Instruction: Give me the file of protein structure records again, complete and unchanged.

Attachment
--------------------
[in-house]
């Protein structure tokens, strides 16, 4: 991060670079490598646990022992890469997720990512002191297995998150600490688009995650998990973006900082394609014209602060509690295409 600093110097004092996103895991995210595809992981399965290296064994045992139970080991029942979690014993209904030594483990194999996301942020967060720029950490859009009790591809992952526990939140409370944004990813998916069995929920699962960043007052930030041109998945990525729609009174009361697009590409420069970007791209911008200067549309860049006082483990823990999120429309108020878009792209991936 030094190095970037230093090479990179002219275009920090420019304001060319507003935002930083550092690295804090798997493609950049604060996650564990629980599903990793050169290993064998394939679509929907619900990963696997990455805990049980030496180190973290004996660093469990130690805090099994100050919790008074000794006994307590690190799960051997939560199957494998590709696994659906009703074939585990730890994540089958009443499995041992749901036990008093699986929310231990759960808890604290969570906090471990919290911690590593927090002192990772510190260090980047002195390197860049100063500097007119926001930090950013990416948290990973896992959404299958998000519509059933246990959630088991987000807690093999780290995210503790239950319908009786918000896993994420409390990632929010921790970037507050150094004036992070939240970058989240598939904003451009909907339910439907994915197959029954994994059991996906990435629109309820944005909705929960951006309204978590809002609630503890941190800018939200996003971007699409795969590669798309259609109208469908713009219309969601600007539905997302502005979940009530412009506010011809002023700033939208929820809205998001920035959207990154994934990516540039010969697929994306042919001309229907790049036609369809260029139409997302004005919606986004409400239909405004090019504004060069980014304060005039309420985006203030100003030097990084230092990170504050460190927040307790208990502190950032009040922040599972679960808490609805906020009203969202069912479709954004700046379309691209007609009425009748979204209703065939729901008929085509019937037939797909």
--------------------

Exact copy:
[in-house]
């Protein structure tokens, strides 16, 4: 991060670079490598646990022992890469997720990512002191297995998150600490688009995650998990973006900082394609014209602060509690295409 600093110097004092996103895991995210595809992981399965290296064994045992139970080991029942979690014993209904030594483990194999996301942020967060720029950490859009009790591809992952526990939140409370944004990813998916069995929920699962960043007052930030041109998945990525729609009174009361697009590409420069970007791209911008200067549309860049006082483990823990999120429309108020878009792209991936 030094190095970037230093090479990179002219275009920090420019304001060319507003935002930083550092690295804090798997493609950049604060996650564990629980599903990793050169290993064998394939679509929907619900990963696997990455805990049980030496180190973290004996660093469990130690805090099994100050919790008074000794006994307590690190799960051997939560199957494998590709696994659906009703074939585990730890994540089958009443499995041992749901036990008093699986929310231990759960808890604290969570906090471990919290911690590593927090002192990772510190260090980047002195390197860049100063500097007119926001930090950013990416948290990973896992959404299958998000519509059933246990959630088991987000807690093999780290995210503790239950319908009786918000896993994420409390990632929010921790970037507050150094004036992070939240970058989240598939904003451009909907339910439907994915197959029954994994059991996906990435629109309820944005909705929960951006309204978590809002609630503890941190800018939200996003971007699409795969590669798309259609109208469908713009219309969601600007539905997302502005979940009530412009506010011809002023700033939208929820809205998001920035959207990154994934990516540039010969697929994306042919001309229907790049036609369809260029139409997302004005919606986004409400239909405004090019504004060069980014304060005039309420985006203030100003030097990084230092990170504050460190927040307790208990502190950032009040922040599972679960808490609805906020009203969202069912479709954004700046379309691209007609009425009748979204209703065939729901008929085509019937037939797909």